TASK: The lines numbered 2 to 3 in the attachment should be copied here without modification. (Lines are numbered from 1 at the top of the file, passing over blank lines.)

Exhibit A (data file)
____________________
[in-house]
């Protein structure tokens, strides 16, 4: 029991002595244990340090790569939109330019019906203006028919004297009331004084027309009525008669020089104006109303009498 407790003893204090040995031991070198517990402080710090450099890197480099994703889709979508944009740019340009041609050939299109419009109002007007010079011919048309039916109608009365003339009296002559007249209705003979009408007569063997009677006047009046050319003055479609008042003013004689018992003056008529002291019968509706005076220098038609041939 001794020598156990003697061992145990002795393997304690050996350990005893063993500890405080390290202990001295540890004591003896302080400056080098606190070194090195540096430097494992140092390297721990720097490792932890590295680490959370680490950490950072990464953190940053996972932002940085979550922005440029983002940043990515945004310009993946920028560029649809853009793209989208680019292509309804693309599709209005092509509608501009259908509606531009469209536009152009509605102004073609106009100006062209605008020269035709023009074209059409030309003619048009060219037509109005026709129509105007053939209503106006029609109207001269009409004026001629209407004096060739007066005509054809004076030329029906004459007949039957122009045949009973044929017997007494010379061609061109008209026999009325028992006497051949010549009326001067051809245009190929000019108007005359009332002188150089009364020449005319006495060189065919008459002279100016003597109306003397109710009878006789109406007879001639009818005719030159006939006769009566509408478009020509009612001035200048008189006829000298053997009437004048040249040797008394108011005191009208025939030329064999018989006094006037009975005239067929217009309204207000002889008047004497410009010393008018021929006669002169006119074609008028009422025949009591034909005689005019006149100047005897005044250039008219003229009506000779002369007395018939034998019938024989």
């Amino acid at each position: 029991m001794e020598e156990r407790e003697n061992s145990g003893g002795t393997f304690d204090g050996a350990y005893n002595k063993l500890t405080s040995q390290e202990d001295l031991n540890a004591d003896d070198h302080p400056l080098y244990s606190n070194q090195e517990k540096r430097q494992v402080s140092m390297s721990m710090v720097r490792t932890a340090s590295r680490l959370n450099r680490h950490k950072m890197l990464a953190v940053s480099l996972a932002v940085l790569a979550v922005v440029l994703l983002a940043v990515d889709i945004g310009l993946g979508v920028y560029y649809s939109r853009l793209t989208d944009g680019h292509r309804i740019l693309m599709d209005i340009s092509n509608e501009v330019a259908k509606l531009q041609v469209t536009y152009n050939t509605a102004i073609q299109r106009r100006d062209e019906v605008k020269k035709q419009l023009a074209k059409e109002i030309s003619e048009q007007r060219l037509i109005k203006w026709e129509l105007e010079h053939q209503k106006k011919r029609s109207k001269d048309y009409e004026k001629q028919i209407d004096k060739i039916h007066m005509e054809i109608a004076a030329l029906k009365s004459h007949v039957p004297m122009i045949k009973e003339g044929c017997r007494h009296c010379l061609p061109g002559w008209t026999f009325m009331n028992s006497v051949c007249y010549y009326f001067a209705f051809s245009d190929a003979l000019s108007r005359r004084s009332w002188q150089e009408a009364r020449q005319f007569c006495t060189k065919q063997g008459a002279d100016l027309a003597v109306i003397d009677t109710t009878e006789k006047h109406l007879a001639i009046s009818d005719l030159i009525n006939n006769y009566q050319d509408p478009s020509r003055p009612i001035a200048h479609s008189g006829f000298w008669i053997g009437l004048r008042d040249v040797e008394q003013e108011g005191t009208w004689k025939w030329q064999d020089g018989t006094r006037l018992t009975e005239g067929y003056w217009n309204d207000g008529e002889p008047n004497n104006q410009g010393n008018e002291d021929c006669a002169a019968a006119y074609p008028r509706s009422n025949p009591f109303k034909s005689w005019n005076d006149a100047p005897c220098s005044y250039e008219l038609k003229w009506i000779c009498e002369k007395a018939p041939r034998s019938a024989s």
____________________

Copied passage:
């Protein structure tokens, strides 16, 4: 029991002595244990340090790569939109330019019906203006028919004297009331004084027309009525008669020089104006109303009498 407790003893204090040995031991070198517990402080710090450099890197480099994703889709979508944009740019340009041609050939299109419009109002007007010079011919048309039916109608009365003339009296002559007249209705003979009408007569063997009677006047009046050319003055479609008042003013004689018992003056008529002291019968509706005076220098038609041939 001794020598156990003697061992145990002795393997304690050996350990005893063993500890405080390290202990001295540890004591003896302080400056080098606190070194090195540096430097494992140092390297721990720097490792932890590295680490959370680490950490950072990464953190940053996972932002940085979550922005440029983002940043990515945004310009993946920028560029649809853009793209989208680019292509309804693309599709209005092509509608501009259908509606531009469209536009152009509605102004073609106009100006062209605008020269035709023009074209059409030309003619048009060219037509109005026709129509105007053939209503106006029609109207001269009409004026001629209407004096060739007066005509054809004076030329029906004459007949039957122009045949009973044929017997007494010379061609061109008209026999009325028992006497051949010549009326001067051809245009190929000019108007005359009332002188150089009364020449005319006495060189065919008459002279100016003597109306003397109710009878006789109406007879001639009818005719030159006939006769009566509408478009020509009612001035200048008189006829000298053997009437004048040249040797008394108011005191009208025939030329064999018989006094006037009975005239067929217009309204207000002889008047004497410009010393008018021929006669002169006119074609008028009422025949009591034909005689005019006149100047005897005044250039008219003229009506000779002369007395018939034998019938024989």
């Amino acid at each position: 029991m001794e020598e156990r407790e003697n061992s145990g003893g002795t393997f304690d204090g050996a350990y005893n002595k063993l500890t405080s040995q390290e202990d001295l031991n540890a004591d003896d070198h302080p400056l080098y244990s606190n070194q090195e517990k540096r430097q494992v402080s140092m390297s721990m710090v720097r490792t932890a340090s590295r680490l959370n450099r680490h950490k950072m890197l990464a953190v940053s480099l996972a932002v940085l790569a979550v922005v440029l994703l983002a940043v990515d889709i945004g310009l993946g979508v920028y560029y649809s939109r853009l793209t989208d944009g680019h292509r309804i740019l693309m599709d209005i340009s092509n509608e501009v330019a259908k509606l531009q041609v469209t536009y152009n050939t509605a102004i073609q299109r106009r100006d062209e019906v605008k020269k035709q419009l023009a074209k059409e109002i030309s003619e048009q007007r060219l037509i109005k203006w026709e129509l105007e010079h053939q209503k106006k011919r029609s109207k001269d048309y009409e004026k001629q028919i209407d004096k060739i039916h007066m005509e054809i109608a004076a030329l029906k009365s004459h007949v039957p004297m122009i045949k009973e003339g044929c017997r007494h009296c010379l061609p061109g002559w008209t026999f009325m009331n028992s006497v051949c007249y010549y009326f001067a209705f051809s245009d190929a003979l000019s108007r005359r004084s009332w002188q150089e009408a009364r020449q005319f007569c006495t060189k065919q063997g008459a002279d100016l027309a003597v109306i003397d009677t109710t009878e006789k006047h109406l007879a001639i009046s009818d005719l030159i009525n006939n006769y009566q050319d509408p478009s020509r003055p009612i001035a200048h479609s008189g006829f000298w008669i053997g009437l004048r008042d040249v040797e008394q003013e108011g005191t009208w004689k025939w030329q064999d020089g018989t006094r006037l018992t009975e005239g067929y003056w217009n309204d207000g008529e002889p008047n004497n104006q410009g010393n008018e002291d021929c006669a002169a019968a006119y074609p008028r509706s009422n025949p009591f109303k034909s005689w005019n005076d006149a100047p005897c220098s005044y250039e008219l038609k003229w009506i000779c009498e002369k007395a018939p041939r034998s019938a024989s």